At one point in the chase, the trooper’s radar readout indicated the 2006 Chrysler 300 was traveling at 188 mph as it pulled away from its pursuers.
The Chrysler, at another point during the pursuit on U.S. 169, passed 10 to 12 cars, causing several oncoming vehicles to take evasive action to avoid colliding, records indicate.
The Oklahoma Highway Patrol trooper described the Chrysler at another time during the pursuit in court documents as traveling through a 45 mph construction zone at speeds up to 166 mph on southbound U.S. 169 in Nowata County on June 18, 2017, a Sunday afternoon.
In the end, the trooper broke off the chase, citing “equipment and public safety purposes.” However, another law enforcement officer involved in the pursuit had recognized the driver, so a warrant was issued for the driver’s arrest.
The case was one of over 5,000 times that OHP troopers cited someone driving 100 mph or faster since 2015, according to a Tulsa World analysis of ticket data.
Ryan Cannonie, who was working as an assistant district attorney in Nowata County at the time, said he was skeptical when he first saw records indicating the vehicle was traveling at 188 mph.
“I didn’t actually believe it at first; I thought it was an error,” said Cannonie, who is now an ADA in Cherokee County.
It wasn’t until he talked with the trooper that was he able to confirm the speed was correct as written.
But, rather than facing just a speeding ticket, state prosecutors opted instead for a criminal felony charge of endangering others while eluding a police officer, records show.
Cannonie said he usually asks for jail time in these types of cases where a conviction occurs.
The driver, Cody Roy Tatum, 30, of Delaware, Oklahoma, was arrested days later on the warrant. He was sentenced to a five-year prison term with all but six months suspended after pleading no contest to charges, records show.
“This one ended with someone with a felony conviction serving time in Nowata County jail and ... one of the better outcomes that can happen because it could end in death for the person who is running,” Cannonie said. “It can end in death for someone who is pursuing, trying to do their job, or from just some normal, average, everyday person just going about their daily life.”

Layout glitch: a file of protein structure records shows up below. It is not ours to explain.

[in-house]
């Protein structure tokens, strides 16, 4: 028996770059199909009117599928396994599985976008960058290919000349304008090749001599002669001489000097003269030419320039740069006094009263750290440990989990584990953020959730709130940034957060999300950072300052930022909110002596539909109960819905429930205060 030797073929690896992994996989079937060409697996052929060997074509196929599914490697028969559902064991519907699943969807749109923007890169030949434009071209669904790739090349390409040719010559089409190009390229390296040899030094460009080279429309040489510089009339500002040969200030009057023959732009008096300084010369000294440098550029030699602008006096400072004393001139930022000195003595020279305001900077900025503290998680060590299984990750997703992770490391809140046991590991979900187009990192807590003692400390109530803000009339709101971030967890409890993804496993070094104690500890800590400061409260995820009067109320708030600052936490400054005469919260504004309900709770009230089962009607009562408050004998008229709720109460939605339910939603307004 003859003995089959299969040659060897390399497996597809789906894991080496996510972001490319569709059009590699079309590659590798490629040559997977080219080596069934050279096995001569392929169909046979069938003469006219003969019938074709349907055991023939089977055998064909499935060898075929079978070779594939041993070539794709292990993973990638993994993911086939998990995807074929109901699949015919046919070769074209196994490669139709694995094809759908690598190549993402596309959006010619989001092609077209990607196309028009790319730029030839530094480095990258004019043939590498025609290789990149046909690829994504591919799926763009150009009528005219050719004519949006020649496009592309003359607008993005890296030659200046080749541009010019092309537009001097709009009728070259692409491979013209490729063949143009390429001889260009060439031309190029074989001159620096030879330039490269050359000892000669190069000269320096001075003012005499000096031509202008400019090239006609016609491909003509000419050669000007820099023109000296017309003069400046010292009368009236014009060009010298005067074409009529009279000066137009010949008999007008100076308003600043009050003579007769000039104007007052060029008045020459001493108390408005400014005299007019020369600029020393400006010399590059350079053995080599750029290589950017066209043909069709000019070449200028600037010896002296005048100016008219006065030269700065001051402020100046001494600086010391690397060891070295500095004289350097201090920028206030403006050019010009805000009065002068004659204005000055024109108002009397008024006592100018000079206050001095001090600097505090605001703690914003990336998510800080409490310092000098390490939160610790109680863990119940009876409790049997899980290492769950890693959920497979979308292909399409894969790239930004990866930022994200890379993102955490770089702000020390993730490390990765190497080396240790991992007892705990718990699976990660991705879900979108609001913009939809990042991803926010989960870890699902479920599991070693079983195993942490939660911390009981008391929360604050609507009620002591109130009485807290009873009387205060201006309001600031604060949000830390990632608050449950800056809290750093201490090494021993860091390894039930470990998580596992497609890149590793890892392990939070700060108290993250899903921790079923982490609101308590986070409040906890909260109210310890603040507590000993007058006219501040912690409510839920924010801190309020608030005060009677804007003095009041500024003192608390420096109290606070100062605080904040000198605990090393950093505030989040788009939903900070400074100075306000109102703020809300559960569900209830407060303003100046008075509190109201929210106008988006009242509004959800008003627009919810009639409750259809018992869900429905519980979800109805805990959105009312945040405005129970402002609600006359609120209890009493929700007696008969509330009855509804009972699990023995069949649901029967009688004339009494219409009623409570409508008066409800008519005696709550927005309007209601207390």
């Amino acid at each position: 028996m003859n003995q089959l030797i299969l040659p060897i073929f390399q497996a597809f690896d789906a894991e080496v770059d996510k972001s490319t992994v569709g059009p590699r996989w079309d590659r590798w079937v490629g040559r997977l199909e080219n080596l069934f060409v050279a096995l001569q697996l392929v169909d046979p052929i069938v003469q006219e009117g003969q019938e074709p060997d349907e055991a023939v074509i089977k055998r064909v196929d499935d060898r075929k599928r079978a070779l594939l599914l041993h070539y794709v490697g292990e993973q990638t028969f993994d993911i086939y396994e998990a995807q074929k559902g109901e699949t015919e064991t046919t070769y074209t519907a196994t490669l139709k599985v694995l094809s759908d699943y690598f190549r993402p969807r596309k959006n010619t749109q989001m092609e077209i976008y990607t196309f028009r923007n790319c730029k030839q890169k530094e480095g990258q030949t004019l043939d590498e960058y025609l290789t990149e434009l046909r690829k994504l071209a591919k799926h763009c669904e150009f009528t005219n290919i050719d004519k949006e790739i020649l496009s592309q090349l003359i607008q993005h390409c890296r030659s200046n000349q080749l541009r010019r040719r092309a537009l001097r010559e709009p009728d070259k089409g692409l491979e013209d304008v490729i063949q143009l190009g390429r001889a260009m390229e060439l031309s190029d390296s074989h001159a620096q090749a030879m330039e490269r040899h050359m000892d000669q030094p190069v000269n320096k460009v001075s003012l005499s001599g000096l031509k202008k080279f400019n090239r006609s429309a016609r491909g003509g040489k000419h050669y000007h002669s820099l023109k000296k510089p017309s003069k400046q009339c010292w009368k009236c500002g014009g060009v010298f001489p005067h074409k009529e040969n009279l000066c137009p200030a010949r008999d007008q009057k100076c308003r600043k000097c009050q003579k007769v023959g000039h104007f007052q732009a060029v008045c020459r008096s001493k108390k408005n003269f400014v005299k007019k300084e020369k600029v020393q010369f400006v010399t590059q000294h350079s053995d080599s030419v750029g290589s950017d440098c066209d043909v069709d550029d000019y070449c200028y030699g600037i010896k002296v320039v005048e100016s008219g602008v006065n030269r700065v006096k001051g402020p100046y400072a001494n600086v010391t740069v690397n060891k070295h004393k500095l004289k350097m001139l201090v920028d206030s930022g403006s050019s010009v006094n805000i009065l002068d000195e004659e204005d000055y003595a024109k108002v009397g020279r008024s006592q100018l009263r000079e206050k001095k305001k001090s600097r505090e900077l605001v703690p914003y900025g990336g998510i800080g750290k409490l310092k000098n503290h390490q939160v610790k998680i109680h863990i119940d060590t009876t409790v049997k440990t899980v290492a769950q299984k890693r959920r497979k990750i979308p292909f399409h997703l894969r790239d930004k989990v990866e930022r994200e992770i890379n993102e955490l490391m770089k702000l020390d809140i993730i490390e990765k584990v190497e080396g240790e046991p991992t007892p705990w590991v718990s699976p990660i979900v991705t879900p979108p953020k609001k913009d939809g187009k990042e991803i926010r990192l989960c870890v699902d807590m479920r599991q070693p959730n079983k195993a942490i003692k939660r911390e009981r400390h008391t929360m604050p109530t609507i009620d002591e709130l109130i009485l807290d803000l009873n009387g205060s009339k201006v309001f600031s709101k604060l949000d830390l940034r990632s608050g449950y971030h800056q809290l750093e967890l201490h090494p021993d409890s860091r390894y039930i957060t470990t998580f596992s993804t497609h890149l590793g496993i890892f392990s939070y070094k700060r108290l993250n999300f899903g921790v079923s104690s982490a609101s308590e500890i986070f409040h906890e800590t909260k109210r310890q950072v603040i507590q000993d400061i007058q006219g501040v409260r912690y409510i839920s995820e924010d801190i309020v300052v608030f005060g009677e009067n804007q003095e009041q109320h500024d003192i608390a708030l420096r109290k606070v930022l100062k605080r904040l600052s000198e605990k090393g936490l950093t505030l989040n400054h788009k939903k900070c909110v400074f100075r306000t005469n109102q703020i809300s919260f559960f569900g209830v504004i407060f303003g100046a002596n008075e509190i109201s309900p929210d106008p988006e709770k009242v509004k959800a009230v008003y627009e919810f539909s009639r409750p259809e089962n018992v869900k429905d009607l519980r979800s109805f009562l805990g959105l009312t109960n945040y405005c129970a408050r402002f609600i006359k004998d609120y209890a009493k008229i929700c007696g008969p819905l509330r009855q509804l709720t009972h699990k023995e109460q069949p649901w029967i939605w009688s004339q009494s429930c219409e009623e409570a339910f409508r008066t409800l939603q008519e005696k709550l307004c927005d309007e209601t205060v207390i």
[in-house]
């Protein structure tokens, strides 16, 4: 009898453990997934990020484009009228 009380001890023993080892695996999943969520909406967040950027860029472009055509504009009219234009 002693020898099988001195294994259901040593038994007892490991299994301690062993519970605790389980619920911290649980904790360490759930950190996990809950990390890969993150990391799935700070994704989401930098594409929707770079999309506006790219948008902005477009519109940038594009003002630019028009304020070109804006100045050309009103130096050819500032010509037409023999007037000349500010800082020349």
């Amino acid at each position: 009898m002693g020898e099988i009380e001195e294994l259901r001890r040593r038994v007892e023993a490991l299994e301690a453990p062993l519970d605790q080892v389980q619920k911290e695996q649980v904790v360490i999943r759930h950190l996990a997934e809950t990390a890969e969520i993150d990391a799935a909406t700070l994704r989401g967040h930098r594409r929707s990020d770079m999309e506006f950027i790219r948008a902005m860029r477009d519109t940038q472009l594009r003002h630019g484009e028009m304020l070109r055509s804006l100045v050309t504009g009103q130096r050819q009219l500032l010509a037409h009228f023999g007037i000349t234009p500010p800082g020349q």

The case is among a computer data file of every ticket issued by the Oklahoma Highway Patrol between Jan. 1, 2015, and Dec. 31, 2018. State Department of Public Safety officials provided the data file to the Tulsa World following a request under the state Open Records Act.
Over the past four years, OHP troopers issued about 240,000 speeding tickets to state motorists, the analysis reveals.
That works out to about one speeding citation issued every 10 minutes for the past four years.
Of that total number of speeding tickets, troopers have issued 5,364 tickets to motorists driving at least 100 mph on Oklahoma streets and highways between 2015 and 2018, according to the analysis of OHP ticket data.
Speeding 26 mph to 30 mph over the limit will net a fine of $135 with an additional $206 in court-related costs.
Since 2015, troopers issued 301 tickets in Grady County where someone was cited for driving at least 100 mph, the most of any county in the state.
Grady County is located southwest of Oklahoma City and bisected by Interstate 44.
Pawnee County, just west of Tulsa, ranked No. 2 in 100 mph-plus citations with 246 drivers issued tickets.
A Highway Patrol troop assigned to the Cimarron Turnpike issued about 8 in 10 of the 100 mph tickets in Pawnee County, located just west of Tulsa.
The fastest speed resulting in a citation in Pawnee County was 131 mph in 2016, records show.
Lincoln County logged the third most speeding tickets where the accused was clocked at 100 mph or greater, with 225 citations issued.
With the Turner Turnpike bisecting Lincoln County, troopers assigned to the tollway cited 214 motorists for driving in excess of 100 mph during the four-year period. The fastest speed recorded in Lincoln County on a ticket in that time was in 2016 when the motorist was pegged at 122 mph.
The second fastest speed cited by troopers since 2015 was 158 mph, recorded by motorists in Canadian and Custer counties.
Elsewhere, a motorist in Love County was cited in 2017 for driving 155 mph in a 70 mph zone, making that feat the fourth fastest speed to be cited by OHP in the state for the past four years.
No information about the location of the ticket was readily available, but Interstate 35 passes through Love County, which borders Texas. Troopers have written 101 citations in Love County to motorists traveling at least 100 mph.
Cotton County, located south of Lawton, includes portions of I-44 where troopers issued 182 speeding tickets to motorists for driving at least 100 mph. Cotton County ranks No. 10 in overall number of 100+ mph tickets since 2015.
A driver in Pottawatomie County received a ticket in 2016 for driving 145 mph on U.S. 177.
Other instances of drivers being ticketed for extreme speed included the following counties:
• Stephens County, 152 mph in a 70 mph zone
• Wagoner County, 151 mph in a 75 mph zone
• Tulsa County, 150 mph in a 65 mph zone
• Payne County, 146 mph in a 75 mph zone
The oldest 100+ mph cited driver was about 83 years old when he was cited for driving 105 mph in a 65 mph zone in Jefferson County, located west of Ardmore.
An old landfill site breached by floodwaters along Bird Creek at Oxley Nature Center got a closer look by federal, state and city officials. They need to come up with a plan — one that might address more than just one breach site. One thing was clear, however. It won’t be a simple matter.